It can be gimmicky sometimes, when a band releases two connected albums; it can look like contrived nonsense that meant to sell albums rather than create music. A lot of fans, myself included, really don’t like it when a band does this because it’s a sort of signal that the band has crossed over into the commercial realm. Not all bands though. Consider Opeth, before they were huge (okay they were never really underground but you understand what I mean) they released Deliverance and Damnation together, and Therion released Lemuria and Sirius B as a double album. There are times when dual albums explore something that a regular album just can’t because there isn’t time on a 50-minute album and the sounds needed to explore a certain theme don’t mesh well. Such is the case of The Sword and their albums High Country and Low Country.
Somehow the career and discography of The Sword passed me by until a few weeks ago. I don’t know how I managed to avoid them but now that I have found them I can’t seem to get enough. The music is a cross between Opeth, Earth, and Kansas. Yeah. It’s an odd combination but what else can I say? The Sword is not your normal stoner doom band. Doing my research, I found that High Country actually marked a huge change in the band’s sound and, like any band that changes over time, pissed off a few fans that decided they knew what was best for the band. After finding this out I deliberately avoided any of the older material, not because I wanted to put my head in the sand but I didn’t want my fresh take on the band to be colored by the other material. Having heard all sorts of glorification of the older material my brain was already being wired to believe that other stuff was better, or the exact opposite where I believed High Country was far superior to the older material.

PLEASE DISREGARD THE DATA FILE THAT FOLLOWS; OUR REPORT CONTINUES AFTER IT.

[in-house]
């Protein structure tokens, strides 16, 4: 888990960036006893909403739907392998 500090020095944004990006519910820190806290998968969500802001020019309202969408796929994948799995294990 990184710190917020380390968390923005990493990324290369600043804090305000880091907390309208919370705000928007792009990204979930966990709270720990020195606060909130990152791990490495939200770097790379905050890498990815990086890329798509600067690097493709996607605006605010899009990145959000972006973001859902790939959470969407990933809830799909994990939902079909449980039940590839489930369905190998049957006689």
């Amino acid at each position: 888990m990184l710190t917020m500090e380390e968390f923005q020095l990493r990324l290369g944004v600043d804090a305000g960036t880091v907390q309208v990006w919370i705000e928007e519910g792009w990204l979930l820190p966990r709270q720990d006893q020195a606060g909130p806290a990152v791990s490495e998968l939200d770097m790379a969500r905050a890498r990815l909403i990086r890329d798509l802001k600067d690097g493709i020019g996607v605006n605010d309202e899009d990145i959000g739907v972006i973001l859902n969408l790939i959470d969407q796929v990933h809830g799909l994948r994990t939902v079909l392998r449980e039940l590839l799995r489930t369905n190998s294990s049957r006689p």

High Country has a kind of western sound to it, not a genre of film that I normally gravitate to but somehow The Sword makes the whole thing appealing. They put a knight-errant gunslinger in a different light. The music has an almost religious tone to it, a worship of nature. Nature is the king of the wild, the untamable. The sound is harsh but beautiful, not unlike the gunslingers and lawmen of the western genre. High County is very Kansas-like, with that sort of vagabond sound. The guitars are sharp but slow, slow enough that every sound is accentuated and detailed. The vocals are killer, wailing and ululating (best word I can find) through the music, a shaman shouting prayers and incantations in the desert.
High Country’s evocative lyrics are some of the best poetry I’ve ever heard. It’s the imagery and symbolism follows the western motif, the lawless land against the iron will of the gunslinger. The story within the lyrics, the search by the gunslinger for redemption might very well be cliché amongst western literature but not quite in the world of western metal. It’s a refreshing, crazy take on the old story. The gunslinger is a religious man, but not a Christian, a rare pagan in the western landscape, searching for his soul for gods that are completely foreign. What he finds is up to the listener, they control the story here. They control the terrible, uncontrollable landscape. The listener-protagonist plays god here, a cruel god as the gunslinger fights his way through man, himself, and nature. The sound is rugged, echoing the story. Alone, I would have called this a triumph of musical ability but there was more to come.
Enter Low Country, a near copy of High Country, but this one is acoustic. It’s amazing what the difference a bit of distortion makes. Low Country is completely different from high country despite the fact that every song on Low Country is a repeat from High Country. The story is more intimate, the sound focuses more on the people, the secondary characters from the story in High Country. The gunslinger exists on the fringe of the story, directing events but not having any direct part in the story. The music is softer, richer and fuller. The guitars are more personal on Low Country; they play the same riffs but the sound is more intimate here.
The story is full here, complete; complete in such a way that no one album could have done. High Country and Low Country have awakened something in me, a desire to write a western story that would do justice to the music. The more I listened to The Sword, the more I felt it was not just a typical western. There were shades of Dark Tower, a bit of fantasy and horror, and Supernatural, with monsters hiding just around the corner. It’s crazy and fun, it’s dark and dreary, it’s harsh and unrepentant. I don’t know where The Sword had been but I like the direction they are going. It’s Epic Western Doom Metal, and it’s great!
Listen and support!